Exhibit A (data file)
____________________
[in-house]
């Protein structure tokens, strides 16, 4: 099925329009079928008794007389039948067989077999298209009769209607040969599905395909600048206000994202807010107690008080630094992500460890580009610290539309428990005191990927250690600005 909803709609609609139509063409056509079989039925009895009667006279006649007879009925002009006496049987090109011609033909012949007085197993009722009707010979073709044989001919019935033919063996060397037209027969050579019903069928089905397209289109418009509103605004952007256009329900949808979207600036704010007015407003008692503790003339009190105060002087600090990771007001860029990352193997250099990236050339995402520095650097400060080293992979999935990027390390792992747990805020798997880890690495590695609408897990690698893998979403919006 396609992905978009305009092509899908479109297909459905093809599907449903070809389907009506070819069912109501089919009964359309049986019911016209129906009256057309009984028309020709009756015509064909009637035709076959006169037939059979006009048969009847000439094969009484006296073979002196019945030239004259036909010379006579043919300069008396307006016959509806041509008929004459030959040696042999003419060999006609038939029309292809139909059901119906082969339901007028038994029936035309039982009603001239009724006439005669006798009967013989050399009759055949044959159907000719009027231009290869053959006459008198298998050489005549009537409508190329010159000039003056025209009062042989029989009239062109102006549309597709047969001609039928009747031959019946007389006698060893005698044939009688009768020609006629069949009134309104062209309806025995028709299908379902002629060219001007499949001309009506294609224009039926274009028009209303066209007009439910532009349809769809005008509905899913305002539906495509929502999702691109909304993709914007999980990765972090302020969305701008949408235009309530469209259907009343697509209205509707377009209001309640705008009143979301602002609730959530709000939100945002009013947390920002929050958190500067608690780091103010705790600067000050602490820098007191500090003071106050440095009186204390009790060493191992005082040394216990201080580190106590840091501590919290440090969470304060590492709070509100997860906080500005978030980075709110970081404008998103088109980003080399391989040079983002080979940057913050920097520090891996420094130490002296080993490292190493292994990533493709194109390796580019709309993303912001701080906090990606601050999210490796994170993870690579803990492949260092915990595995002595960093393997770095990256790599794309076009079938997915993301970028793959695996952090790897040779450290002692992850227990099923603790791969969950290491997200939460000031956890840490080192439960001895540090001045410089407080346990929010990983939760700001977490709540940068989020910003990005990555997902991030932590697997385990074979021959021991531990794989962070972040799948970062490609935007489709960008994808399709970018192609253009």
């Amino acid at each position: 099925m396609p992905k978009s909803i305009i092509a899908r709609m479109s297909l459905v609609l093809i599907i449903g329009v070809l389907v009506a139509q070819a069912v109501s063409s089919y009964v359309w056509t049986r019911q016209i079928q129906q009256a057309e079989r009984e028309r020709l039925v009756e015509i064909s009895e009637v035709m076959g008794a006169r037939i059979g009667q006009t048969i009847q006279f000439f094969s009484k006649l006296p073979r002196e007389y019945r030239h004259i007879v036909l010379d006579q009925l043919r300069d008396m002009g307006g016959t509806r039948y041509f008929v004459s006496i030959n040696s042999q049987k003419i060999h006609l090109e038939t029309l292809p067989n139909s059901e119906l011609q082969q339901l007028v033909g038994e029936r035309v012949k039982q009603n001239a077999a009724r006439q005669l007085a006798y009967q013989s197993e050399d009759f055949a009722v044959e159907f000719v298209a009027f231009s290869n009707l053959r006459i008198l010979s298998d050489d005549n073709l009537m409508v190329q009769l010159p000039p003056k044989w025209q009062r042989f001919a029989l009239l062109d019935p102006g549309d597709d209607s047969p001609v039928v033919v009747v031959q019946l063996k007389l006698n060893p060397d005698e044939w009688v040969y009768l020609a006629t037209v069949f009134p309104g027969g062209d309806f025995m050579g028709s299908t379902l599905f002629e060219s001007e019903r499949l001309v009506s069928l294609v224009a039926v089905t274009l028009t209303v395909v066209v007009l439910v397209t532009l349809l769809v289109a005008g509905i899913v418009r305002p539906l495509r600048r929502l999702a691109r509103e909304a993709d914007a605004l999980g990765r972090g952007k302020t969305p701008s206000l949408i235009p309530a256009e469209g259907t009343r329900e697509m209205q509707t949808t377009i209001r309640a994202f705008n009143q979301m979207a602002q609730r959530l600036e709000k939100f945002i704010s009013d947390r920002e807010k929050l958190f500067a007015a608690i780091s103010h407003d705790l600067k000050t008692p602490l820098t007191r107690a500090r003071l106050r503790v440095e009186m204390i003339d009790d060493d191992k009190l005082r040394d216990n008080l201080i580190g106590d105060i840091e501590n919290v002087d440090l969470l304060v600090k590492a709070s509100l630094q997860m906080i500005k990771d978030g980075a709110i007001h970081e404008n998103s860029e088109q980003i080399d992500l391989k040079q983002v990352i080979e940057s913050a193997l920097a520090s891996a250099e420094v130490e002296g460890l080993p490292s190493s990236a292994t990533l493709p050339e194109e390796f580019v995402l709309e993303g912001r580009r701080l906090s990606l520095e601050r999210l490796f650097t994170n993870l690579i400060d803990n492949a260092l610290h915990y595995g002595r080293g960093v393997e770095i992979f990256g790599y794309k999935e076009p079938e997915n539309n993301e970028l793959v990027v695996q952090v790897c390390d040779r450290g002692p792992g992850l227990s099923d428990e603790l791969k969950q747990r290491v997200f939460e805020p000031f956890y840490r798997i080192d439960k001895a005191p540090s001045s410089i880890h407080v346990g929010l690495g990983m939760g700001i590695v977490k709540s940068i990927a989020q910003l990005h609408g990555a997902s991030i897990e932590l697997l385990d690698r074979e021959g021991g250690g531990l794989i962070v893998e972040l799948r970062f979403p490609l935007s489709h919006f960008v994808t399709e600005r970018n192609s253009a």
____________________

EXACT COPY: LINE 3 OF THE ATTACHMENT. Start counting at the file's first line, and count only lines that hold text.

């Amino acid at each position: 099925m396609p992905k978009s909803i305009i092509a899908r709609m479109s297909l459905v609609l093809i599907i449903g329009v070809l389907v009506a139509q070819a069912v109501s063409s089919y009964v359309w056509t049986r019911q016209i079928q129906q009256a057309e079989r009984e028309r020709l039925v009756e015509i064909s009895e009637v035709m076959g008794a006169r037939i059979g009667q006009t048969i009847q006279f000439f094969s009484k006649l006296p073979r002196e007389y019945r030239h004259i007879v036909l010379d006579q009925l043919r300069d008396m002009g307006g016959t509806r039948y041509f008929v004459s006496i030959n040696s042999q049987k003419i060999h006609l090109e038939t029309l292809p067989n139909s059901e119906l011609q082969q339901l007028v033909g038994e029936r035309v012949k039982q009603n001239a077999a009724r006439q005669l007085a006798y009967q013989s197993e050399d009759f055949a009722v044959e159907f000719v298209a009027f231009s290869n009707l053959r006459i008198l010979s298998d050489d005549n073709l009537m409508v190329q009769l010159p000039p003056k044989w025209q009062r042989f001919a029989l009239l062109d019935p102006g549309d597709d209607s047969p001609v039928v033919v009747v031959q019946l063996k007389l006698n060893p060397d005698e044939w009688v040969y009768l020609a006629t037209v069949f009134p309104g027969g062209d309806f025995m050579g028709s299908t379902l599905f002629e060219s001007e019903r499949l001309v009506s069928l294609v224009a039926v089905t274009l028009t209303v395909v066209v007009l439910v397209t532009l349809l769809v289109a005008g509905i899913v418009r305002p539906l495509r600048r929502l999702a691109r509103e909304a993709d914007a605004l999980g990765r972090g952007k302020t969305p701008s206000l949408i235009p309530a256009e469209g259907t009343r329900e697509m209205q509707t949808t377009i209001r309640a994202f705008n009143q979301m979207a602002q609730r959530l600036e709000k939100f945002i704010s009013d947390r920002e807010k929050l958190f500067a007015a608690i780091s103010h407003d705790l600067k000050t008692p602490l820098t007191r107690a500090r003071l106050r503790v440095e009186m204390i003339d009790d060493d191992k009190l005082r040394d216990n008080l201080i580190g106590d105060i840091e501590n919290v002087d440090l969470l304060v600090k590492a709070s509100l630094q997860m906080i500005k990771d978030g980075a709110i007001h970081e404008n998103s860029e088109q980003i080399d992500l391989k040079q983002v990352i080979e940057s913050a193997l920097a520090s891996a250099e420094v130490e002296g460890l080993p490292s190493s990236a292994t990533l493709p050339e194109e390796f580019v995402l709309e993303g912001r580009r701080l906090s990606l520095e601050r999210l490796f650097t994170n993870l690579i400060d803990n492949a260092l610290h915990y595995g002595r080293g960093v393997e770095i992979f990256g790599y794309k999935e076009p079938e997915n539309n993301e970028l793959v990027v695996q952090v790897c390390d040779r450290g002692p792992g992850l227990s099923d428990e603790l791969k969950q747990r290491v997200f939460e805020p000031f956890y840490r798997i080192d439960k001895a005191p540090s001045s410089i880890h407080v346990g929010l690495g990983m939760g700001i590695v977490k709540s940068i990927a989020q910003l990005h609408g990555a997902s991030i897990e932590l697997l385990d690698r074979e021959g021991g250690g531990l794989i962070v893998e972040l799948r970062f979403p490609l935007s489709h919006f960008v994808t399709e600005r970018n192609s253009a």